Back to

Emerging Issues in Science and Society (EISS) Symposium

Emerging Issues in Science and Society (EISS) Symposium

To meet the great challenges of this century we need the best science, but also the best social and humanities research. The answers that science provides are often not enough to make the changes we need to see in the world. Only when researchers work together across disciplinary divides can we be sure we are asking the right questions.

The Emerging Issues in Science and Society (EISS) symposium is supported by the National Committee for History and Philosophy of Science at the Australian Academy of Science. Over two days, scientists will be in conversation with humanities and social scientists to generate new answers and new questions to address some of the biggest challenges of our time.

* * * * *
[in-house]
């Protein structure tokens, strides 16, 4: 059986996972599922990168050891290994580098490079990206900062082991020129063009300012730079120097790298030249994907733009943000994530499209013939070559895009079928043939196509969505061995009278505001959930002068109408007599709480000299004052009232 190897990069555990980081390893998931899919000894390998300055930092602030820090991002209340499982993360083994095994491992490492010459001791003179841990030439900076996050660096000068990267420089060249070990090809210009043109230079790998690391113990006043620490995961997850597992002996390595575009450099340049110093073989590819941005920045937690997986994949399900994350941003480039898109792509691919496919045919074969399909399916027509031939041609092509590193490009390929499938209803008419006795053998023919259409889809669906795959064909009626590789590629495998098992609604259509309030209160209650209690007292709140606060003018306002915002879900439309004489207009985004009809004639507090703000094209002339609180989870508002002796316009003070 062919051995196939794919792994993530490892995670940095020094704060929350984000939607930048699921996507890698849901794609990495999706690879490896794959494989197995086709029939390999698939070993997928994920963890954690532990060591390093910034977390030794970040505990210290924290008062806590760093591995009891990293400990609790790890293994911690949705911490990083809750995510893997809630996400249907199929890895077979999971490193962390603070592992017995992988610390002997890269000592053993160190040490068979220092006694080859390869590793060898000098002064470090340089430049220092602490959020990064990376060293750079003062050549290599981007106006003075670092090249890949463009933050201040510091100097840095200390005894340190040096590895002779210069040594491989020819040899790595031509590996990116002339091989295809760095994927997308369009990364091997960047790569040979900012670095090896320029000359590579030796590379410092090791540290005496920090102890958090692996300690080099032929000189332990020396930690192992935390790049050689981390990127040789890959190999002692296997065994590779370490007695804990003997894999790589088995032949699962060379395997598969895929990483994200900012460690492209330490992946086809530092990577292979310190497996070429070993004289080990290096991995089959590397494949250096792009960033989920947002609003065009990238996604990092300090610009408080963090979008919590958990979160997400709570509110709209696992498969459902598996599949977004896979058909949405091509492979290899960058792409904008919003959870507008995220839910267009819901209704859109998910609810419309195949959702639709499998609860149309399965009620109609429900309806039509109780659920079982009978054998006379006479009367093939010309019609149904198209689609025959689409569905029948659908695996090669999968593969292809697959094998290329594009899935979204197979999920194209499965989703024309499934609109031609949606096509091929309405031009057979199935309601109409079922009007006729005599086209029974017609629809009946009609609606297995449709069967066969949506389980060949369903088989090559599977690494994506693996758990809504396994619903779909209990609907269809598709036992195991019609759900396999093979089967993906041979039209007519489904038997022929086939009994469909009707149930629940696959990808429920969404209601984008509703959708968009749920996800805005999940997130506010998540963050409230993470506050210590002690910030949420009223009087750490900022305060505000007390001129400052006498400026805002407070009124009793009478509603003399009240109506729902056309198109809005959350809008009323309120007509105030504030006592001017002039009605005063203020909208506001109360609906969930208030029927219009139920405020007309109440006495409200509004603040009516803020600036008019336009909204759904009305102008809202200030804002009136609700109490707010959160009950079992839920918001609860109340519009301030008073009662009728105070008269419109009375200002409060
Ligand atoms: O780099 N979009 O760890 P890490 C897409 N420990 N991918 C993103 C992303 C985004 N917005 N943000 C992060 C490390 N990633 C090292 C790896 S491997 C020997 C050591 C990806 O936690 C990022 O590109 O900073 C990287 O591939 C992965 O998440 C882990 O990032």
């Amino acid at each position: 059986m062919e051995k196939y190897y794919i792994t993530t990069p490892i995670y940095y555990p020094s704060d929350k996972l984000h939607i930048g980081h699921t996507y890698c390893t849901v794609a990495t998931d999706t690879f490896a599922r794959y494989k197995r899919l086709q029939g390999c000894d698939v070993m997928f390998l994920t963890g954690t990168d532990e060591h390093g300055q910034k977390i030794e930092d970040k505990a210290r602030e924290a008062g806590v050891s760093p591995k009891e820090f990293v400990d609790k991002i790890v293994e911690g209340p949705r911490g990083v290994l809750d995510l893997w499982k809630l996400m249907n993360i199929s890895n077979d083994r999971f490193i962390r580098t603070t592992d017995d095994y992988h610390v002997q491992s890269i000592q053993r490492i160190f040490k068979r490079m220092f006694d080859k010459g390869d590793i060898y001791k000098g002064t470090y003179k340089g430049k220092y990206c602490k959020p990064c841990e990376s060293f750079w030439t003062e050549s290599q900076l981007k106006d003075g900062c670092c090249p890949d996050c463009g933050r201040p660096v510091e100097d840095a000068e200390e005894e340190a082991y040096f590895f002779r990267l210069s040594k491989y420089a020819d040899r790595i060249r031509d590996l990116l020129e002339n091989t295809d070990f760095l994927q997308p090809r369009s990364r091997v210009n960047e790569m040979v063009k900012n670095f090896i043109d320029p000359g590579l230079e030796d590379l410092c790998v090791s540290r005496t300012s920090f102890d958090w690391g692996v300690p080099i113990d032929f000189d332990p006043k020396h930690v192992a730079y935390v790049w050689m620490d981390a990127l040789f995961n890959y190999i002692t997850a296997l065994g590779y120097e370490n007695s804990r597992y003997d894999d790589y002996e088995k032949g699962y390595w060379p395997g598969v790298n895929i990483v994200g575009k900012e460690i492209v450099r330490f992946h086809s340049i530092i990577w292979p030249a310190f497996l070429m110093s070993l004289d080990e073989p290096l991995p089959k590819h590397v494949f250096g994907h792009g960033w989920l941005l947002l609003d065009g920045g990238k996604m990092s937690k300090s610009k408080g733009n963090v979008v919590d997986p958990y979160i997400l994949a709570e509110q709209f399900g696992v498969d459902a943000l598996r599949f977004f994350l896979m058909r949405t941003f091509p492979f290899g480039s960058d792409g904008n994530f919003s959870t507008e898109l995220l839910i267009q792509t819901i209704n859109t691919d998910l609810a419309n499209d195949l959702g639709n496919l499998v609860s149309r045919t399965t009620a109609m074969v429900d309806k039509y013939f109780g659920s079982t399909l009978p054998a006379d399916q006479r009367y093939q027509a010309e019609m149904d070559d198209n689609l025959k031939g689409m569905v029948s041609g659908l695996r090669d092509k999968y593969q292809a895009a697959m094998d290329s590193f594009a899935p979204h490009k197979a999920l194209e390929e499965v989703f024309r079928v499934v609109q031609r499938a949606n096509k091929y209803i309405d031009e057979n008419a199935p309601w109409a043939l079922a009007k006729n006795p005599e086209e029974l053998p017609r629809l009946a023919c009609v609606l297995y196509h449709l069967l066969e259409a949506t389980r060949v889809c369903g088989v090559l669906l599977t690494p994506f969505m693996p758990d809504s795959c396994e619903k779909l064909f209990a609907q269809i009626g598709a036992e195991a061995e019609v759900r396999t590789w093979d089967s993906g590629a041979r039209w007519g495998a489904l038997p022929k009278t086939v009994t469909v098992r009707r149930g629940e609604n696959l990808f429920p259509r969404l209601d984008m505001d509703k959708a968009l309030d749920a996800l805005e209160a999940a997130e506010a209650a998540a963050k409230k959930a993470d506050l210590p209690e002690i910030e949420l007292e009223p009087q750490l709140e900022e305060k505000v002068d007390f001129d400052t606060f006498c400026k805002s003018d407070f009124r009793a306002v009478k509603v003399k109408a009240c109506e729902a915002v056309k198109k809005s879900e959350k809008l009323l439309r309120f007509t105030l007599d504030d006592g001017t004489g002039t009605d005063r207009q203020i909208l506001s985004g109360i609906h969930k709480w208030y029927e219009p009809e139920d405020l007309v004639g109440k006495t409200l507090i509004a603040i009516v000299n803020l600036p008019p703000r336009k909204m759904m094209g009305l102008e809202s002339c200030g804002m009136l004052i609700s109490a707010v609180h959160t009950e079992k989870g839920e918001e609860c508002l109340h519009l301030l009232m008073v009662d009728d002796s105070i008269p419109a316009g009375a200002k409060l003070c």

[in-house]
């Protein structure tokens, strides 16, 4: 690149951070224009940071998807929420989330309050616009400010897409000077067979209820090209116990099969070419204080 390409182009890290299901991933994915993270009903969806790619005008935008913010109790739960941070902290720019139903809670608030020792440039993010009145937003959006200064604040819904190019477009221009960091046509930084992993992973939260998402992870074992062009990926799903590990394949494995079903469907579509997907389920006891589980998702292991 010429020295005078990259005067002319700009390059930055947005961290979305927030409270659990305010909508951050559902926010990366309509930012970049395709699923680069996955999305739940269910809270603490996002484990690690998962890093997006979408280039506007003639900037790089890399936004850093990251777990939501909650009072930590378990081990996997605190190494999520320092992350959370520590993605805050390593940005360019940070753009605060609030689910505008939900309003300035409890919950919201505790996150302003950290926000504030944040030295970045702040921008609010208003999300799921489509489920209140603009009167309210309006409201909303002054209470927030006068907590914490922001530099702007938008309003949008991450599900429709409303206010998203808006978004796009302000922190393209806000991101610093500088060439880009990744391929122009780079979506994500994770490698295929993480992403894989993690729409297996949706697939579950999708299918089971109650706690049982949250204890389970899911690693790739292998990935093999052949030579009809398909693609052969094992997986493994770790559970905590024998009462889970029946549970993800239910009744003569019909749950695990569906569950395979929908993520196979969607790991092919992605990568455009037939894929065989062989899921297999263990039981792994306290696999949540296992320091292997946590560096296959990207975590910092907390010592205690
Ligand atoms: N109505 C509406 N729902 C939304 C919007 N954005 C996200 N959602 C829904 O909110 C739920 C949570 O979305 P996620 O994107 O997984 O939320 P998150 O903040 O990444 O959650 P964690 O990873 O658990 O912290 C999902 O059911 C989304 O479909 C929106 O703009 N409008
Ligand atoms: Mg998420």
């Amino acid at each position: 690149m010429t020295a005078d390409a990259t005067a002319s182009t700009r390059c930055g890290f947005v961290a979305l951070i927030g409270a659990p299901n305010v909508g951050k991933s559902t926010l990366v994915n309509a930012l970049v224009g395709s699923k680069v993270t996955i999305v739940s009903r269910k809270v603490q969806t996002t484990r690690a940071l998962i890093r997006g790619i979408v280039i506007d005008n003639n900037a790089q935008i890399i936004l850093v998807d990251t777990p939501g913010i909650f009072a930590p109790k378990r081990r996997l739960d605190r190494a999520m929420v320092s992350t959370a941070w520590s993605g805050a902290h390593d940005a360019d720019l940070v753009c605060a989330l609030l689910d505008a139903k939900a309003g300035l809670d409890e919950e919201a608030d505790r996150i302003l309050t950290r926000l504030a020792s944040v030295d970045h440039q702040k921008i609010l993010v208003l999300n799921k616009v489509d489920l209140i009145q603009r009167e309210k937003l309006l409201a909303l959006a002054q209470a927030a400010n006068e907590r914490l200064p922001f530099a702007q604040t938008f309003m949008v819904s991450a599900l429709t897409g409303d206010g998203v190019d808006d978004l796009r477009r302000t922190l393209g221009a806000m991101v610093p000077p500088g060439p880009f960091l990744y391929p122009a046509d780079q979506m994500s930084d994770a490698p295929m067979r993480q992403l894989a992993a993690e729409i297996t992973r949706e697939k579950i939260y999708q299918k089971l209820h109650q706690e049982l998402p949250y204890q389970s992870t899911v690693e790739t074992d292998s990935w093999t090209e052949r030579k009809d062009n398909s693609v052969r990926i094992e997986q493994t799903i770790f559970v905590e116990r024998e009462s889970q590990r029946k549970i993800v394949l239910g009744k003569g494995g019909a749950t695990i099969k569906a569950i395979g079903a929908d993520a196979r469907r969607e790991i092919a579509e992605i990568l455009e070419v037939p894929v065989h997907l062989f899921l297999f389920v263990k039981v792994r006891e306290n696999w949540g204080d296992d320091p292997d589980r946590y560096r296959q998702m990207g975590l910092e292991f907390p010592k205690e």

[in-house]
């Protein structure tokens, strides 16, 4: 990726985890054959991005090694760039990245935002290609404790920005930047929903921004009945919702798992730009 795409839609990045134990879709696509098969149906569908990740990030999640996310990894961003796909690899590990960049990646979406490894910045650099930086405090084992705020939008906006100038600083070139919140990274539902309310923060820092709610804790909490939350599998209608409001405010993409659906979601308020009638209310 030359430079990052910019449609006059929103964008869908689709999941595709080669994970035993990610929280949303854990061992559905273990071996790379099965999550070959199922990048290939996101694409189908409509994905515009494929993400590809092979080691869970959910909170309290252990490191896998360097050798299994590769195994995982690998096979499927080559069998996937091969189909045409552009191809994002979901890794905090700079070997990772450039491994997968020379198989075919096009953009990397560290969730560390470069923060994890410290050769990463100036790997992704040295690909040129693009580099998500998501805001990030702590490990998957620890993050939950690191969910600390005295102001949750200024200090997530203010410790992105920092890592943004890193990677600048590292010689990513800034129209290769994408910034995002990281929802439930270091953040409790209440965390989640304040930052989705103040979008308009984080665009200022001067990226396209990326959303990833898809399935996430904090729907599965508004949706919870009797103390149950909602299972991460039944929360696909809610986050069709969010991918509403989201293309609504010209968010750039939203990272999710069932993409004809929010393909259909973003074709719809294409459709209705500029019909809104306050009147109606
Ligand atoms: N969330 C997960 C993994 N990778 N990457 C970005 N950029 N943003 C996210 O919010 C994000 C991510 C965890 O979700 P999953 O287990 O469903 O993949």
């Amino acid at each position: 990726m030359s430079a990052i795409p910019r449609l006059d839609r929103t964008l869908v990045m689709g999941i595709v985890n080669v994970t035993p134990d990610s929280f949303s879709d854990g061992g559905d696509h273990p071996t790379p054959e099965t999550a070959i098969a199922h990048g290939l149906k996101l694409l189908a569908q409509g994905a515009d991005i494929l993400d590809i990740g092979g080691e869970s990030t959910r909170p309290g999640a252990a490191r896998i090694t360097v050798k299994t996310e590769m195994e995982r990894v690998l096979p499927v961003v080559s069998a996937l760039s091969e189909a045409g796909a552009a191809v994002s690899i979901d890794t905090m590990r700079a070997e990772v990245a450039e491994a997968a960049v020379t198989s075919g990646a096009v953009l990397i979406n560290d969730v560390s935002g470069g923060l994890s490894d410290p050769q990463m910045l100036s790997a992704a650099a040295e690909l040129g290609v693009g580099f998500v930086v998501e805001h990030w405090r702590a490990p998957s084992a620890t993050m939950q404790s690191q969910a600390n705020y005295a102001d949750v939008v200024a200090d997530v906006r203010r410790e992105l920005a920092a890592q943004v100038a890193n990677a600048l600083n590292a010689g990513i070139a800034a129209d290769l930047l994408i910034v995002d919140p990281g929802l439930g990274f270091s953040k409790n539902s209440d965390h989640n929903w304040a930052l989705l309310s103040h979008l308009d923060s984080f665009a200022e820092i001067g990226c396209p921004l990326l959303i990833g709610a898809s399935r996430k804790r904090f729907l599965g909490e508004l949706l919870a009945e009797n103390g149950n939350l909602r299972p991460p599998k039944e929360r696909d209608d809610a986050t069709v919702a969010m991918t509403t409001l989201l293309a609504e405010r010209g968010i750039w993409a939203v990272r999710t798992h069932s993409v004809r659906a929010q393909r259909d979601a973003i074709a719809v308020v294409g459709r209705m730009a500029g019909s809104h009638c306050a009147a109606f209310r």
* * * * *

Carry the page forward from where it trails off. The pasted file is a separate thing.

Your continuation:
The theme for this year’s EISS is Unprecedented Science and will feature sessions on modelling COVID-19, the “anthropause,” re-framing biocultural collections, and biometrics and the politics of recognition.


  • Apr 27, 2021 10:15 AM – Session 1: The Anthropause

  • Apr 27, 2021 01:30 PM – Session 2: Biometrics and the politics of recognition

  • Apr 29, 2021 10:30 AM – Session 3: Modelling COVID-19

  • Apr 29, 2021 12:30 PM – Session 4: Re-framing bio-cultural collections

Session descriptions: